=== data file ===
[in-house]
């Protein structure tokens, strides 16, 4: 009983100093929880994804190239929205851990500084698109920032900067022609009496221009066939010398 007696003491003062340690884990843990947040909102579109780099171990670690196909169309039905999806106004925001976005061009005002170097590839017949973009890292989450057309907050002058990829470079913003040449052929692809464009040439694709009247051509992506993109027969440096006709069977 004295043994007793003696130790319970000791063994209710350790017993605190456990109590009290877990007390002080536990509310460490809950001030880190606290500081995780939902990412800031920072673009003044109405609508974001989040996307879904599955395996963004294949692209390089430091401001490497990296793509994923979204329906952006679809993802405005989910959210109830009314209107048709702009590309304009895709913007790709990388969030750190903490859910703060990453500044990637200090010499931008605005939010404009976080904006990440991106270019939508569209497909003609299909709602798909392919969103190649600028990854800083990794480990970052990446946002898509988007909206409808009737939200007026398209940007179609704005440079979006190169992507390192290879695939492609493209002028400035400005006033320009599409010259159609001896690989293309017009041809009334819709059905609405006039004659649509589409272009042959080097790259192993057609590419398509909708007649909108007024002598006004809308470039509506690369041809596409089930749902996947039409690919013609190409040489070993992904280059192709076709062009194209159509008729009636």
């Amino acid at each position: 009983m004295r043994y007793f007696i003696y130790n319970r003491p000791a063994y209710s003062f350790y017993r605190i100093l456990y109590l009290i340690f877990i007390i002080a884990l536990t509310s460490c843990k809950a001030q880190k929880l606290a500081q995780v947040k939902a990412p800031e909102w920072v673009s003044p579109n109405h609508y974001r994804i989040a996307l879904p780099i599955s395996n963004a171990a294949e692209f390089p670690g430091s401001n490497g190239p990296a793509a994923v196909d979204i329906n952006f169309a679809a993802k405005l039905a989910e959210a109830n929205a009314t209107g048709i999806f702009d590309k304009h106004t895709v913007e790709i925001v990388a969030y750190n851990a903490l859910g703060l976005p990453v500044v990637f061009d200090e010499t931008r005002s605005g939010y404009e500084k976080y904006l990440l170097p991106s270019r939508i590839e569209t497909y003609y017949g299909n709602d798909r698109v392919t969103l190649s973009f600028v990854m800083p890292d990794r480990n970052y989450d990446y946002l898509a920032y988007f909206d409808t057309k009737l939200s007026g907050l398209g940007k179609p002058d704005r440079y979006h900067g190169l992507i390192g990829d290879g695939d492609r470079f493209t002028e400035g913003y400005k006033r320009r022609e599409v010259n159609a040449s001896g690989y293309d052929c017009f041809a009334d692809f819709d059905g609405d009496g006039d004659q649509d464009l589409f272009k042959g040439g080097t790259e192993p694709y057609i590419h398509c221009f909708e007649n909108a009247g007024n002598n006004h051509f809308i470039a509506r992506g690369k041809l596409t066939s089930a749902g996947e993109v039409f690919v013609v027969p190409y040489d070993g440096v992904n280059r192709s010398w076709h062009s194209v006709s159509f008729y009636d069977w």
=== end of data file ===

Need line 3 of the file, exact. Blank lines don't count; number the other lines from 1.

């Amino acid at each position: 009983m004295r043994y007793f007696i003696y130790n319970r003491p000791a063994y209710s003062f350790y017993r605190i100093l456990y109590l009290i340690f877990i007390i002080a884990l536990t509310s460490c843990k809950a001030q880190k929880l606290a500081q995780v947040k939902a990412p800031e909102w920072v673009s003044p579109n109405h609508y974001r994804i989040a996307l879904p780099i599955s395996n963004a171990a294949e692209f390089p670690g430091s401001n490497g190239p990296a793509a994923v196909d979204i329906n952006f169309a679809a993802k405005l039905a989910e959210a109830n929205a009314t209107g048709i999806f702009d590309k304009h106004t895709v913007e790709i925001v990388a969030y750190n851990a903490l859910g703060l976005p990453v500044v990637f061009d200090e010499t931008r005002s605005g939010y404009e500084k976080y904006l990440l170097p991106s270019r939508i590839e569209t497909y003609y017949g299909n709602d798909r698109v392919t969103l190649s973009f600028v990854m800083p890292d990794r480990n970052y989450d990446y946002l898509a920032y988007f909206d409808t057309k009737l939200s007026g907050l398209g940007k179609p002058d704005r440079y979006h900067g190169l992507i390192g990829d290879g695939d492609r470079f493209t002028e400035g913003y400005k006033r320009r022609e599409v010259n159609a040449s001896g690989y293309d052929c017009f041809a009334d692809f819709d059905g609405d009496g006039d004659q649509d464009l589409f272009k042959g040439g080097t790259e192993p694709y057609i590419h398509c221009f909708e007649n909108a009247g007024n002598n006004h051509f809308i470039a509506r992506g690369k041809l596409t066939s089930a749902g996947e993109v039409f690919v013609v027969p190409y040489d070993g440096v992904n280059r192709s010398w076709h062009s194209v006709s159509f008729y009636d069977w």